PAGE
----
Thaksin, in his latest interview with the local press, was calling for a “set zero” (sic) for the country. What he presumably meant was “resetting the country back to zero”. In other words, he’s proposing that the country be reset in such a way that we will go back to Square One. All past wrongdoings – political, economic and criminal – would be forgiven. Of course, he will stand to benefit the most from this move – if it is ever passed into law, that is.
Opposition to the move is only to be expected. The Democrats, losing the vote at both the House and committee levels, are now threatening to go out on the streets to protest the bill’s imminent third and final reading.
The ongoing anti-government rallies at Lumpini Park and the Urupong intersection have been radicalised further. The size of the protests might not be huge, but the negative sentiment among members of the “silent majority” has certainly intensified. The government of Prime Minister Yingluck Shinawatra and the Pheu Thai Party run the risk of underestimating the public mood over this controversial and sensitive issue.
Thaksin also risks losing the support of several red-shirt groups, some of which have publicly opposed the move since the thinly veiled revision of the amnesty bill will also offer clemency to Democrat leaders Abhisit Vejjajiva and Suthep Thaugsuban.
Not all red-shirt factions come under the Pheu Thai umbrella. In fact some of them have made clear that they are independent of party affiliations and do not necessarily support Thaksin’s every move, particularly if the latest move is aimed mainly to help him without regard for the new roadblock that threatens to undermine the whole amnesty move.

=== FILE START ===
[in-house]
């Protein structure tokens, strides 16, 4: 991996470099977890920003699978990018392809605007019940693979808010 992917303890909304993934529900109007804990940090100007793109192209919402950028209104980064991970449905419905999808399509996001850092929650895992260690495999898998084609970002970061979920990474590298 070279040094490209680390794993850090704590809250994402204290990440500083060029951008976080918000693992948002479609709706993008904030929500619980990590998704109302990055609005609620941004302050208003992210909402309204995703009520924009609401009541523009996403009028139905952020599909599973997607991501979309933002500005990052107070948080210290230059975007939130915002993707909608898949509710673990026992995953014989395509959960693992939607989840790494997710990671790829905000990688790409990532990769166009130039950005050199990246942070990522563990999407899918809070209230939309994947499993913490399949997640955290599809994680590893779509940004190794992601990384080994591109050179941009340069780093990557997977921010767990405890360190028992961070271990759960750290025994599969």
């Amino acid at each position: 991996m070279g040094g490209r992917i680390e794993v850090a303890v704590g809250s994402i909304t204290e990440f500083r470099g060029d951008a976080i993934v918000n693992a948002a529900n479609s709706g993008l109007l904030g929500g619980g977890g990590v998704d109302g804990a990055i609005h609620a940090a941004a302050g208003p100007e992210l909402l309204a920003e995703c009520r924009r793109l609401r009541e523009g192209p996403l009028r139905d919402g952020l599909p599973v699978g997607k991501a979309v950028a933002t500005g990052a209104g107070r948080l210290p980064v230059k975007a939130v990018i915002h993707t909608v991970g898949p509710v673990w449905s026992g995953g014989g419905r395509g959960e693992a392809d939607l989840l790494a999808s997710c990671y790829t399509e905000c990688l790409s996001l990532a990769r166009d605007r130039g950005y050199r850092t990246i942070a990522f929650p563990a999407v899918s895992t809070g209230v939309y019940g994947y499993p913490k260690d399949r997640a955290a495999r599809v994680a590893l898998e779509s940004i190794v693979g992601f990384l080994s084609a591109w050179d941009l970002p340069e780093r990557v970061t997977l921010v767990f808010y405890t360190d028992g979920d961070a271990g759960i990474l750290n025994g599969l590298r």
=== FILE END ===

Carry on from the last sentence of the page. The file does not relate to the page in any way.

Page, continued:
The original version of the bill was to benefit red-shirt leaders who were charged or jailed for taking part in violent protests. Because the interpretation of the initial draft suggested that Thaksin and Abhisit would not gain from the move, the bill could have been passed without much controversy. But when Pheu Thai at the committee level revised the wording of the draft in a stealthy manoeuvre, all hell broke loose.
The issue isn’t confined to the possibility of declaring null and void the court verdicts on Thaksin’s jail term – arising from conflict of interest charges – and the Bt46 billion in seized assets of the former premier. Now critics are saying that if the amnesty bill is rammed through in its present form, all pending corruption charges against the government at the Anti-Corruption Commission would also be thrown out.
These highly inflammatory scenarios have been pointed out by analysts reading between the lines of Article 3 of the amnesty bill. It says that all mechanisms or activities instituted after the 2006 military coup, up until August 8 this year, will be invalidated.
Anger has been fanned over the blatant attempt to whitewash everything that is wrong with the ruling party and all its affiliates. Premier Yingluck’s attempt to distance herself from the controversy won’t convince voters that she isn’t aware of the political machinations behind this highly incendiary move that could undermine her government’s stability.
Thaksin is proposing his convoluted “set zero” so that he can gain the most from the proposed amnesty, and is adamant that he will never accept defeat. But if he persists in pursuing this make-or-break strategy without regard for the disastrous consequences, he won’t be resetting the country back to zero. He might be plunging the nation back to Year Zero.